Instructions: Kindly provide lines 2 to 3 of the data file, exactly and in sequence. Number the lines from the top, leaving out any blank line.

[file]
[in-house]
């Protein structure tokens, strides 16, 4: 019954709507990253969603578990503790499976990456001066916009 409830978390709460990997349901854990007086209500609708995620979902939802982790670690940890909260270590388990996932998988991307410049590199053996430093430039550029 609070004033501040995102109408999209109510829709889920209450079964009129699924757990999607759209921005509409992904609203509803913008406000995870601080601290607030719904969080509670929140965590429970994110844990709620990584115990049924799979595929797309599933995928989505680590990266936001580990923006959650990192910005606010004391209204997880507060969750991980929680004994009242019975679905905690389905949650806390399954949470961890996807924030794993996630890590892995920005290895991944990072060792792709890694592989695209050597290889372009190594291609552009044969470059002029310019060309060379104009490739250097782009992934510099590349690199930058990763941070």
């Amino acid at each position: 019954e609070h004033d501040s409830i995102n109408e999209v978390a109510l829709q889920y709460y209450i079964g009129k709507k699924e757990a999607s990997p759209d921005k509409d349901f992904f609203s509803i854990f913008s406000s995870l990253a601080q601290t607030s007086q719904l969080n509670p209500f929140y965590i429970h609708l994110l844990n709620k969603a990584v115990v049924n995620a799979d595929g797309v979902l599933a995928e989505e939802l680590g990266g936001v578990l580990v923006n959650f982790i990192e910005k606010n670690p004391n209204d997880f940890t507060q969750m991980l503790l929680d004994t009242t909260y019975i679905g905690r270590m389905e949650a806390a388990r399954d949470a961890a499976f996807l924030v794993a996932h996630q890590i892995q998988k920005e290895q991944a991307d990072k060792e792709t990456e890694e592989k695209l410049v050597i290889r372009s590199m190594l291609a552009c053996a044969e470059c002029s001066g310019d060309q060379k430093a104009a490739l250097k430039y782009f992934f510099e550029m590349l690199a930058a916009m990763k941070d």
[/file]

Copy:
């Protein structure tokens, strides 16, 4: 019954709507990253969603578990503790499976990456001066916009 409830978390709460990997349901854990007086209500609708995620979902939802982790670690940890909260270590388990996932998988991307410049590199053996430093430039550029 609070004033501040995102109408999209109510829709889920209450079964009129699924757990999607759209921005509409992904609203509803913008406000995870601080601290607030719904969080509670929140965590429970994110844990709620990584115990049924799979595929797309599933995928989505680590990266936001580990923006959650990192910005606010004391209204997880507060969750991980929680004994009242019975679905905690389905949650806390399954949470961890996807924030794993996630890590892995920005290895991944990072060792792709890694592989695209050597290889372009190594291609552009044969470059002029310019060309060379104009490739250097782009992934510099590349690199930058990763941070």
């Amino acid at each position: 019954e609070h004033d501040s409830i995102n109408e999209v978390a109510l829709q889920y709460y209450i079964g009129k709507k699924e757990a999607s990997p759209d921005k509409d349901f992904f609203s509803i854990f913008s406000s995870l990253a601080q601290t607030s007086q719904l969080n509670p209500f929140y965590i429970h609708l994110l844990n709620k969603a990584v115990v049924n995620a799979d595929g797309v979902l599933a995928e989505e939802l680590g990266g936001v578990l580990v923006n959650f982790i990192e910005k606010n670690p004391n209204d997880f940890t507060q969750m991980l503790l929680d004994t009242t909260y019975i679905g905690r270590m389905e949650a806390a388990r399954d949470a961890a499976f996807l924030v794993a996932h996630q890590i892995q998988k920005e290895q991944a991307d990072k060792e792709t990456e890694e592989k695209l410049v050597i290889r372009s590199m190594l291609a552009c053996a044969e470059c002029s001066g310019d060309q060379k430093a104009a490739l250097k430039y782009f992934f510099e550029m590349l690199a930058a916009m990763k941070d």